Yet, vendors continue to expand the functionality of these ICs by adding safety, monitoring, and control features. Chip vendors are also developing more compact solutions by introducing new charger ICs in the more space-efficient quad flatpack no leads (QFNs) rather than the larger TSOPs. The QFNs are thermally enhanced with a die attach pad that helps remove heat from the packages, making them suitable for integration of pass transistors.
This feature aids designers in implementing fast charging. Nevertheless, the charger is often embedded in the handheld product, where the heat dissipated by the charger can create problems. One response has been to implement pulse charging, a technique that pushes the power dissipation from the charger's IC back to the ac adapter (usually a wall plug with 5-V output). Although this technique is somewhat controversial (battery vendors don't recommend it), chip vendors claim that it doesn't harm the battery. Another trend in single/dual-cell battery charging is the development of charger ICs crafted to run off the popular USB port.
Meanwhile, many of the same semiconductor vendors are busy developing fuel gauges for the handhelds. These fuel gauges will make it possible to measure battery capacity with much higher accuracy than what most handhelds currently achieve with voltage-based battery monitoring. The improved accuracy will ensure that batteries are charged more fully and permit more accurate detection of low-battery conditions. These improvements will combine to extend battery runtimes in single- and dual-cell applications.
CHARGER IC DEVELOPMENTS
The charge profile for Li-ion batteries consists of a period of constant-current (CC) charging followed by a constant-voltage (CV) charging period. In some cases, when the battery has been overdepleted or when the battery temperature falls outside the cell manufacturer's specified temperature range for fast charging, the CC charging must be preceded by a preconditioning stage. Here, a trickle charge is applied to the battery until the battery voltage or temperature reaches some predetermined set point.
The ability to implement the CC-CV profile is the basic requirement for a single/dual-cell Li-ion battery charger IC. The newer charger chips now offer a variety of other features to help ease charger design, while protecting the cell against potentially dangerous charging conditions. Some popular options are programmable charge current, ac present indication, and charge enable. Charge termination options include safety timers as well as programmable current and voltage limits. Because battery temperature is critical in charging Li-ion cells, some charger ICs also feature a thermistor input to read the internal temperature of the battery pack. Plus, some chargers provide LED or logic outputs to indicate charge status and fault conditions.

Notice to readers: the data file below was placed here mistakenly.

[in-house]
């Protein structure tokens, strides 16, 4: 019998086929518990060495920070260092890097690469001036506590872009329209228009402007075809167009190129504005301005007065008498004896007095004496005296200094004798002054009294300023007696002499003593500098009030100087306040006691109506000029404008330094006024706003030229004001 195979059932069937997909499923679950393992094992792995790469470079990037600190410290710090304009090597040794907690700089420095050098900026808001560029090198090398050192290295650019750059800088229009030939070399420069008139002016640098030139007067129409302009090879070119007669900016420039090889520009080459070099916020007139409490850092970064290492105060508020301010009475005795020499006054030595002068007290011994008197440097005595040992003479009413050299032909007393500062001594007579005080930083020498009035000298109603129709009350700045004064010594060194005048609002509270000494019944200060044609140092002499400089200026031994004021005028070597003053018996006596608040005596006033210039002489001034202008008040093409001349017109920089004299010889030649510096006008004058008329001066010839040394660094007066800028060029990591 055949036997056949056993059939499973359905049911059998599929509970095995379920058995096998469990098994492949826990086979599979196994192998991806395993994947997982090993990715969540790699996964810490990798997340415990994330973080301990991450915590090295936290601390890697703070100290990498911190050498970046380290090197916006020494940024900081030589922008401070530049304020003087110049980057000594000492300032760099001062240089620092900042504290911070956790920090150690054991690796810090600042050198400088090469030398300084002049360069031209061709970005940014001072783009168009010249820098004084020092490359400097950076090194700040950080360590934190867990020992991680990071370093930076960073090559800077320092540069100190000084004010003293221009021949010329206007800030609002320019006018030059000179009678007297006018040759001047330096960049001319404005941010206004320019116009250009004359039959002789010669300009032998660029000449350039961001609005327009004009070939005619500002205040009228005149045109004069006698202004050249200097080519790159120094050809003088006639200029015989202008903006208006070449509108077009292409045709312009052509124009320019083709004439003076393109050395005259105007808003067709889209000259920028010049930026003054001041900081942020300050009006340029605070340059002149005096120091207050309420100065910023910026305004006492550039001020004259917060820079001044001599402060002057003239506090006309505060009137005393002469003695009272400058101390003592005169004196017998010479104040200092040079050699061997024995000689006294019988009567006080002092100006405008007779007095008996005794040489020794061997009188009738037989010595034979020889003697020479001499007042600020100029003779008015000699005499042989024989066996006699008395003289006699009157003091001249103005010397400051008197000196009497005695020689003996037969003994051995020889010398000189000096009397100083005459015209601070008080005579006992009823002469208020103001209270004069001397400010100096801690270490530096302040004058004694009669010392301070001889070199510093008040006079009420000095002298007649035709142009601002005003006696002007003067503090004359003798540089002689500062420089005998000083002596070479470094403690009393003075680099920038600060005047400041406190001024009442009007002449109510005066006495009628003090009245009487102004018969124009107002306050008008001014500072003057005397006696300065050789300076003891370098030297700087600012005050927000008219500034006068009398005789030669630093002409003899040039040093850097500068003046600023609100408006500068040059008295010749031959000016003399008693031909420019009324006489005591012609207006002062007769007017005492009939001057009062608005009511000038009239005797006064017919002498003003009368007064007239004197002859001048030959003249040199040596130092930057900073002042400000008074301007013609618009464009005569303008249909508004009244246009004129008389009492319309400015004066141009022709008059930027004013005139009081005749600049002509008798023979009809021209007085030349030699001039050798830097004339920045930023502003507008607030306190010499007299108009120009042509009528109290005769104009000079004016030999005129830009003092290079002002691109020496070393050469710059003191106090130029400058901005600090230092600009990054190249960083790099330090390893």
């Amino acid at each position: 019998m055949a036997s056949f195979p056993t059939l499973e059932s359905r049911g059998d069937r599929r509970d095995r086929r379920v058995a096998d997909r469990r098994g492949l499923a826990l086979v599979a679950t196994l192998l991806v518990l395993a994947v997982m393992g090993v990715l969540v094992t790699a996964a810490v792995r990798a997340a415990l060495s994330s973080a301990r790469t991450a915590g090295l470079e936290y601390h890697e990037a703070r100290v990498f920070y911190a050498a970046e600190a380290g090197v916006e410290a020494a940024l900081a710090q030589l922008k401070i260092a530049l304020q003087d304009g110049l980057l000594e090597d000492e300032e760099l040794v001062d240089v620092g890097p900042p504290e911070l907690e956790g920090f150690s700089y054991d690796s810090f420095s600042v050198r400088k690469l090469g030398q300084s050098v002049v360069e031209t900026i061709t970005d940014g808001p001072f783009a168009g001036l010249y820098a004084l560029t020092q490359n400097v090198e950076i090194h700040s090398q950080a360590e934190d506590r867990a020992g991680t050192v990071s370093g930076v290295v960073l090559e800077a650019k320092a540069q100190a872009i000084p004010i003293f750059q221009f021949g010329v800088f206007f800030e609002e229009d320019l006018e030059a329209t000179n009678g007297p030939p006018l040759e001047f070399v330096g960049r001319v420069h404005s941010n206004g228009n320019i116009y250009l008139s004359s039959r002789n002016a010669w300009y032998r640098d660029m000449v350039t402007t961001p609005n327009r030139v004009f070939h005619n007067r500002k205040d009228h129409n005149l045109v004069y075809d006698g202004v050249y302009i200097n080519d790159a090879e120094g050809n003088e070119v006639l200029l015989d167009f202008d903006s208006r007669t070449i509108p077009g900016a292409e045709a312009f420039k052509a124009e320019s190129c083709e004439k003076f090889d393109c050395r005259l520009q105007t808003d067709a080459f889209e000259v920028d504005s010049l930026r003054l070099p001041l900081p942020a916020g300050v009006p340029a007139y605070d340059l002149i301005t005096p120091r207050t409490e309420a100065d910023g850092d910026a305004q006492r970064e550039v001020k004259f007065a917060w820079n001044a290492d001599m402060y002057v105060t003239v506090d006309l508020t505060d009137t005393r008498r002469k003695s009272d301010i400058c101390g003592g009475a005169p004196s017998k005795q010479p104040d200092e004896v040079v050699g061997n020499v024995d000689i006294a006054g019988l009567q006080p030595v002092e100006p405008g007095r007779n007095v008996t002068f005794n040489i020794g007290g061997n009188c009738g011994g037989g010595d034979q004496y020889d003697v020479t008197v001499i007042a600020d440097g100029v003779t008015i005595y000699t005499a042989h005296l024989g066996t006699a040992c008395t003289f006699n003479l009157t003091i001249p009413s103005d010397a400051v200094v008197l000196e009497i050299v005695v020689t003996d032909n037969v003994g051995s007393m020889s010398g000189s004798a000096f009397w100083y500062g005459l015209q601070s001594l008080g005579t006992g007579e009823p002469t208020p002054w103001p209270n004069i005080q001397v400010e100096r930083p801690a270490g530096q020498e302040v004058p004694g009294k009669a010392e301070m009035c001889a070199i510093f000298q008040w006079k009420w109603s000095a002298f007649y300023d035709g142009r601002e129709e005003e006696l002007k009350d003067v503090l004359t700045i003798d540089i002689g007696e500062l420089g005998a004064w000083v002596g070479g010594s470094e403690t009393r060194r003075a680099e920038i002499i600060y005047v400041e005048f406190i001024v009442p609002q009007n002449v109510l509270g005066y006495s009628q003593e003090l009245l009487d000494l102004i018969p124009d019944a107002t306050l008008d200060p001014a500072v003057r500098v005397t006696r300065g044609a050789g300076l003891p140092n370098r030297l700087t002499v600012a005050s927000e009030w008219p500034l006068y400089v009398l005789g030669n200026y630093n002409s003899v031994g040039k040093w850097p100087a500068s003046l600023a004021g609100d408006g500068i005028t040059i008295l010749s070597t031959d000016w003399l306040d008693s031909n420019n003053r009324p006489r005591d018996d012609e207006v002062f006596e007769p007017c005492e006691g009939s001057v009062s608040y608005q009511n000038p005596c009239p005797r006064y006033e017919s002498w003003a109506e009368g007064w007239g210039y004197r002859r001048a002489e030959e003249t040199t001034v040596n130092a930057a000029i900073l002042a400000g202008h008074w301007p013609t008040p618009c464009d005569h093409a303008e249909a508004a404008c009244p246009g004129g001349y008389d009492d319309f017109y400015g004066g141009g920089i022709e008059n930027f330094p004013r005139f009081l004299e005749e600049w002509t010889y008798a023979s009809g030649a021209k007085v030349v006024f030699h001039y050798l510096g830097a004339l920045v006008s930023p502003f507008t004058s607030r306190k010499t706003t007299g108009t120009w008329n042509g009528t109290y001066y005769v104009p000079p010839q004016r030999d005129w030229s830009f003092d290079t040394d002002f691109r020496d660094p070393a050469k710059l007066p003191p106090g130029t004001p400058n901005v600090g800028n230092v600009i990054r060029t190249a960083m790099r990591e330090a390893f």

The addition of these intelligence and safety features has increased the amount of I/O required. Whereas the first chargers had six to eight pins, the newer ICs tend to have 12 to 16. As with other power-management devices, there's a trend to introduce these parts in QFN packages. For a given footprint, these packages hold a larger die than a TSOP. Even so, another trend is to introduce scaled-down versions of the chargers in packages like the five-pin SOT-23. One of the newer examples of this trend is the LTC4054 from Linear Technology. This charger IC is rated up to 600 mA, which reflects the package's thermal limits. There have also been introductions of charger ICs rated for just a few hundred milliamps. Primarily, these target Bluetooth applications.